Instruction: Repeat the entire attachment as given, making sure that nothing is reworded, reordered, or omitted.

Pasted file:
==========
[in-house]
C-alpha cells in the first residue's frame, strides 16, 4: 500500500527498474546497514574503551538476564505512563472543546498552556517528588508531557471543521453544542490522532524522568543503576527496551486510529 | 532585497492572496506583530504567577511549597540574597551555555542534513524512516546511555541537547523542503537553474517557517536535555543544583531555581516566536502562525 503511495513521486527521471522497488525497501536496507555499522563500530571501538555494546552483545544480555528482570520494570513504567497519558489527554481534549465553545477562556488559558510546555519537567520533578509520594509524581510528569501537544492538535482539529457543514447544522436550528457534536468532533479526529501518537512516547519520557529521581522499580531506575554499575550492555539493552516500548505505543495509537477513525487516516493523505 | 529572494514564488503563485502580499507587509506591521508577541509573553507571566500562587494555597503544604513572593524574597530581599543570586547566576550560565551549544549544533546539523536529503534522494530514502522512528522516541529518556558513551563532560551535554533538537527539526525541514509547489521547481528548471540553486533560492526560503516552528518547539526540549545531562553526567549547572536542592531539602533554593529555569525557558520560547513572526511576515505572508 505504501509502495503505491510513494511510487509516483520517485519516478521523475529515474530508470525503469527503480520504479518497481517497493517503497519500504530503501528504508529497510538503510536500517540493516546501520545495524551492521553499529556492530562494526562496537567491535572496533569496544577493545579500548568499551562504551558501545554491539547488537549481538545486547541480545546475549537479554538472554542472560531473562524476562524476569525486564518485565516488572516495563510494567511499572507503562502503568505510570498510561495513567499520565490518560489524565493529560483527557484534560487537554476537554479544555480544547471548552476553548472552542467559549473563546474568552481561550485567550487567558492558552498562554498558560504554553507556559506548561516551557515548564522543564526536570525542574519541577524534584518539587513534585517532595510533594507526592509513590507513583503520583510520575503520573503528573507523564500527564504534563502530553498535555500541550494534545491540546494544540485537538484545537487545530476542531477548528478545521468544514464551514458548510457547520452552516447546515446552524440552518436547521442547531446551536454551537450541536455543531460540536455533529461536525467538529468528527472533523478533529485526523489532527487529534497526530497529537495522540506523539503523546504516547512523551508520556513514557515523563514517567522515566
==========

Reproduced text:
[in-house]
C-alpha cells in the first residue's frame, strides 16, 4: 500500500527498474546497514574503551538476564505512563472543546498552556517528588508531557471543521453544542490522532524522568543503576527496551486510529 | 532585497492572496506583530504567577511549597540574597551555555542534513524512516546511555541537547523542503537553474517557517536535555543544583531555581516566536502562525 503511495513521486527521471522497488525497501536496507555499522563500530571501538555494546552483545544480555528482570520494570513504567497519558489527554481534549465553545477562556488559558510546555519537567520533578509520594509524581510528569501537544492538535482539529457543514447544522436550528457534536468532533479526529501518537512516547519520557529521581522499580531506575554499575550492555539493552516500548505505543495509537477513525487516516493523505 | 529572494514564488503563485502580499507587509506591521508577541509573553507571566500562587494555597503544604513572593524574597530581599543570586547566576550560565551549544549544533546539523536529503534522494530514502522512528522516541529518556558513551563532560551535554533538537527539526525541514509547489521547481528548471540553486533560492526560503516552528518547539526540549545531562553526567549547572536542592531539602533554593529555569525557558520560547513572526511576515505572508 505504501509502495503505491510513494511510487509516483520517485519516478521523475529515474530508470525503469527503480520504479518497481517497493517503497519500504530503501528504508529497510538503510536500517540493516546501520545495524551492521553499529556492530562494526562496537567491535572496533569496544577493545579500548568499551562504551558501545554491539547488537549481538545486547541480545546475549537479554538472554542472560531473562524476562524476569525486564518485565516488572516495563510494567511499572507503562502503568505510570498510561495513567499520565490518560489524565493529560483527557484534560487537554476537554479544555480544547471548552476553548472552542467559549473563546474568552481561550485567550487567558492558552498562554498558560504554553507556559506548561516551557515548564522543564526536570525542574519541577524534584518539587513534585517532595510533594507526592509513590507513583503520583510520575503520573503528573507523564500527564504534563502530553498535555500541550494534545491540546494544540485537538484545537487545530476542531477548528478545521468544514464551514458548510457547520452552516447546515446552524440552518436547521442547531446551536454551537450541536455543531460540536455533529461536525467538529468528527472533523478533529485526523489532527487529534497526530497529537495522540506523539503523546504516547512523551508520556513514557515523563514517567522515566